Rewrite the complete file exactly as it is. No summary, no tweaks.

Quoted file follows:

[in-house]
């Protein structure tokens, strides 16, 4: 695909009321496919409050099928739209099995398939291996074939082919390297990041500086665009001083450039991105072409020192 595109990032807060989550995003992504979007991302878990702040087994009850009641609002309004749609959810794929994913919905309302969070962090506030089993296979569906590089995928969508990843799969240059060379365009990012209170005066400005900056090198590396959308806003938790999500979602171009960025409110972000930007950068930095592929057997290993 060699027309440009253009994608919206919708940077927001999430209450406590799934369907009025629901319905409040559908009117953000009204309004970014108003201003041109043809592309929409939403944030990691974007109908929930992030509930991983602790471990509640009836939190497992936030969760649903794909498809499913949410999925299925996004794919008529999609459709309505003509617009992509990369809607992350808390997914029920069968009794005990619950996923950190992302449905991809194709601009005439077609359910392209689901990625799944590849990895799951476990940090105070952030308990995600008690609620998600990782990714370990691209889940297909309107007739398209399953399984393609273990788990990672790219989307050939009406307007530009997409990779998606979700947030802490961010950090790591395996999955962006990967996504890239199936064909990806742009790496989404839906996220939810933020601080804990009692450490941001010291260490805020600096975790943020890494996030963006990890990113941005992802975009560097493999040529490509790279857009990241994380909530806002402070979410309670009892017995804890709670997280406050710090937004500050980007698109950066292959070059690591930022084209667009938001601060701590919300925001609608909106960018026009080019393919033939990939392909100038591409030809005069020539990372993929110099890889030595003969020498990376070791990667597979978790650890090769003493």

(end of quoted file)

[in-house]
């Protein structure tokens, strides 16, 4: 695909009321496919409050099928739209099995398939291996074939082919390297990041500086665009001083450039991105072409020192 595109990032807060989550995003992504979007991302878990702040087994009850009641609002309004749609959810794929994913919905309302969070962090506030089993296979569906590089995928969508990843799969240059060379365009990012209170005066400005900056090198590396959308806003938790999500979602171009960025409110972000930007950068930095592929057997290993 060699027309440009253009994608919206919708940077927001999430209450406590799934369907009025629901319905409040559908009117953000009204309004970014108003201003041109043809592309929409939403944030990691974007109908929930992030509930991983602790471990509640009836939190497992936030969760649903794909498809499913949410999925299925996004794919008529999609459709309505003509617009992509990369809607992350808390997914029920069968009794005990619950996923950190992302449905991809194709601009005439077609359910392209689901990625799944590849990895799951476990940090105070952030308990995600008690609620998600990782990714370990691209889940297909309107007739398209399953399984393609273990788990990672790219989307050939009406307007530009997409990779998606979700947030802490961010950090790591395996999955962006990967996504890239199936064909990806742009790496989404839906996220939810933020601080804990009692450490941001010291260490805020600096975790943020890494996030963006990890990113941005992802975009560097493999040529490509790279857009990241994380909530806002402070979410309670009892017995804890709670997280406050710090937004500050980007698109950066292959070059690591930022084209667009938001601060701590919300925001609608909106960018026009080019393919033939990939392909100038591409030809005069020539990372993929110099890889030595003969020498990376070791990667597979978790650890090769003493």